There are many who look back fondly on the robust, redoubtable players that enjoyed global domination in the 1970s and ’80s. In fact, obsessive collectors of radio cassette decks abound in Asia and the West, with parts for repairs also much easier to find outside of Japan.

Like cars, household appliances have now become black boxes, meaning that when something breaks, it’s no longer a matter of repair, but replacement. In the case of the cassette deck however, you can see the tape turning, and the mechanism and internal wiring are all visible. Thus “mechanical” in nature, the trusty raji-kase is eminently fixable. Which in turn, for some, makes it very attractive. While it’s hard to imagine still repairing and continuing to use your iPod thirty years hence, with a radio cassette player, it’s perfectly feasible.

The radio cassette player is laughably large and heavy compared to today’s music devices. This is also partly what makes the raji-kase sound so great. It also functions as a stylish retro chic design object. And you can record sound easily yourself using cassettes. No matter where you go in the world, the CDs sold in stores are packaged music, a commercial product, but flea markets and other less orthodox outlets frequently offer untidy heaps of odd tapes that on listening may turn out to be just talking, or a message of some sort, or even sounds from nature; all recorded directly, without mixing or modification. Or, one of those very personal homemade compilations with a list of tracks handwritten in small print on the cover. That intimate quality, that sense of the creator, is something very specific to the cassette tape.

These days, even if one happens to find a cool-looking radio cassette player in a second-hand shop perhaps, or at a flea market, the odds are it won’t actually work properly. And it’s not as if you can take it to the manufacturer’s agent for repair. I’m sure many of us have had the experience of finding one of these treasures and thinking “hmmm, I really want it, but…no point having it just for decoration.” Recently however, fans of radio cassette players from that golden era of the ’70s and ’80s have been opening their own repair and resale outlets. Tokyo’s Design Underground in Adachi-ku, shown here, is a private workshop at the forefront of a trend toward a renewed appreciation of the radio cassette player.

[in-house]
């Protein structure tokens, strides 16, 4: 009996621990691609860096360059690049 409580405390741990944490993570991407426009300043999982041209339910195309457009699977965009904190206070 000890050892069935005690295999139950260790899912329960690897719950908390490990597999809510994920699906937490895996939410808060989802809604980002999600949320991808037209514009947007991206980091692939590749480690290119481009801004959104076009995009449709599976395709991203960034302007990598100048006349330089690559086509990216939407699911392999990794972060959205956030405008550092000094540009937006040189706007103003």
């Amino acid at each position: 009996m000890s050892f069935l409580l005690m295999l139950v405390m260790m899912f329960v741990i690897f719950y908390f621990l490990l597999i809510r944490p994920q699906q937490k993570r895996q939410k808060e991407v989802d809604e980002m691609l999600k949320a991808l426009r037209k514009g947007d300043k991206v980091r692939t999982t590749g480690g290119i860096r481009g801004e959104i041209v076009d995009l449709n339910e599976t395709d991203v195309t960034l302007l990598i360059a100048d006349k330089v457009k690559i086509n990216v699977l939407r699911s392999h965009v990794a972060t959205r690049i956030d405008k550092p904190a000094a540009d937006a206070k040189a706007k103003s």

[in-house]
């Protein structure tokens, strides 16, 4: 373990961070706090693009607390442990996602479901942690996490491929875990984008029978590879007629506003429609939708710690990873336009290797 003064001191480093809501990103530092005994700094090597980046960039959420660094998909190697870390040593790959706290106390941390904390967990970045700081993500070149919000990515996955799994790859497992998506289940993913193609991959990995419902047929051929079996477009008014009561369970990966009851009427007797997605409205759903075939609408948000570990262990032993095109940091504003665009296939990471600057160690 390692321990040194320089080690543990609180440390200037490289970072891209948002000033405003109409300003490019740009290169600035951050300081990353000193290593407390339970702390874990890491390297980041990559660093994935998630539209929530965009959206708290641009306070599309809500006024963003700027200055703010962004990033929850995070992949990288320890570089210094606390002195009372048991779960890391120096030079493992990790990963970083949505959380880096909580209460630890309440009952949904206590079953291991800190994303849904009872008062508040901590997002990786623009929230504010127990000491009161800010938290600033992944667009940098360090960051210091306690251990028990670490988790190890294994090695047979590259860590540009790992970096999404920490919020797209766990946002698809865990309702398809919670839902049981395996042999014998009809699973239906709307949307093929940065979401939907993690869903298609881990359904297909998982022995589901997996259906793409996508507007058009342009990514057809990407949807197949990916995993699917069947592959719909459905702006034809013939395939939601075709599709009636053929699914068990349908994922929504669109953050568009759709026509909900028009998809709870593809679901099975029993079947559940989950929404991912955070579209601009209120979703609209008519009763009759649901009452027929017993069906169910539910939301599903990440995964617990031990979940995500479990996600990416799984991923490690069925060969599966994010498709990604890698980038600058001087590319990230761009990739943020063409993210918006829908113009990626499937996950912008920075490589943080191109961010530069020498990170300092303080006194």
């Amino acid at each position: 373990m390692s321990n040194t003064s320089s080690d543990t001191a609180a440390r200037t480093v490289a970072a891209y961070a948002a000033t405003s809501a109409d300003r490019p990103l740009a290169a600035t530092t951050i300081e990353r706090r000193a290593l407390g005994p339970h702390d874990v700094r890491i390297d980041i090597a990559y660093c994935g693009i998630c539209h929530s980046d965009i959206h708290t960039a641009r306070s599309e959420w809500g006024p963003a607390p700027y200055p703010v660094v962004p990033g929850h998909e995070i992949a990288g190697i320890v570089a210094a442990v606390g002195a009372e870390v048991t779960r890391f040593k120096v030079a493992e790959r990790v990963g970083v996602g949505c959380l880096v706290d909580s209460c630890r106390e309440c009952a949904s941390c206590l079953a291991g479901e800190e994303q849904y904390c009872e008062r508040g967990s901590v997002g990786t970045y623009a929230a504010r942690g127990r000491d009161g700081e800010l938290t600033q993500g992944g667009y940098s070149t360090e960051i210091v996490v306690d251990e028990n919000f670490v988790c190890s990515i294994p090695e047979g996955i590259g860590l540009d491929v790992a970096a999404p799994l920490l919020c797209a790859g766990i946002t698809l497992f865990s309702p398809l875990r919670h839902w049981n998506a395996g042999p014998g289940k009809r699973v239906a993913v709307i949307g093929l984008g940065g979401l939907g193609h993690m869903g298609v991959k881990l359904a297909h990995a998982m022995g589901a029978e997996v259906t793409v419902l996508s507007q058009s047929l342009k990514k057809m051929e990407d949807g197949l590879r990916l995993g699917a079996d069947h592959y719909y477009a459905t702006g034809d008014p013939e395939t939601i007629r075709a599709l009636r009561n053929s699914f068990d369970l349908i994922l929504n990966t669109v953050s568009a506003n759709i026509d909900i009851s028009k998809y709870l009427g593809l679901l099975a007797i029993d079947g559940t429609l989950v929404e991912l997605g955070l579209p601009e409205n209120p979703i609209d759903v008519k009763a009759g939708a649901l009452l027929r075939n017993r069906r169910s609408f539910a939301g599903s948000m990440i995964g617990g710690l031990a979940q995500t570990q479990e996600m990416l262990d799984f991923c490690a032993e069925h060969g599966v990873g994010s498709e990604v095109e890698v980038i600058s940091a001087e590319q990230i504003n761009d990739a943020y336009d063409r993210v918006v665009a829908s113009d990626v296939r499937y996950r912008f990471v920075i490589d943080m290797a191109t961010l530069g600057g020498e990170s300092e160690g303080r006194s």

Japan may just well be the best country in the world at creating things and then discarding them with no understanding of their true worth – the lost culture of the radio cassette player being yet another unfortunate casualty.

Design Underground, with a workshop located in a public housing complex in Hanabatake, Adachi-ku, is one of a rare breed: a factory where old raji-kase are given a new lease of life. It is the brainchild and gamble of an interior designer so smitten with ancient radio cassette players that when he was already in his 40s he quit his job to devote the rest of his working days to them.
Design Underground is situated in the ground-floor shopping precinct of a rundown, dated cluster of housing blocks in the north of Adachi-ku bordering on Saitama, stretching between the rather inaptly named Hanabatake – meaning flower garden – and Hokima.
Pushing open the opaque glass door of the one place in this little shopping center that actually seems to be open during working hours on weekdays, one is greeted by the chaotic sight of radio cassette players, portable TVs, parts, parts and more parts, piled all over the place. A tentative hello directed toward the back of the shop, screened from view by shelves, summons Junichi Matsuzaki, boss and self-styled “factory foreman” of Design Underground.
Born in 1960, Matsuzaki has recently presented his own personal collection of radio cassette players in an exhibition titled “Raji-kase Design!” and has also published a photo collection-cum-confession showing his extraordinary passion for the machines. The players here are just a sample of some of the stellar specimens resurrected by his devoted hands.

Design Underground
Hokima No. 5 Danchi 14-105, 5-15 Minami Hanabatake, Adachi-ku, Tokyo

All images from Junichi Matsuzaki’s Japanese Old Boombox Design Catalog (2009), courtesy Seigensha Ltd.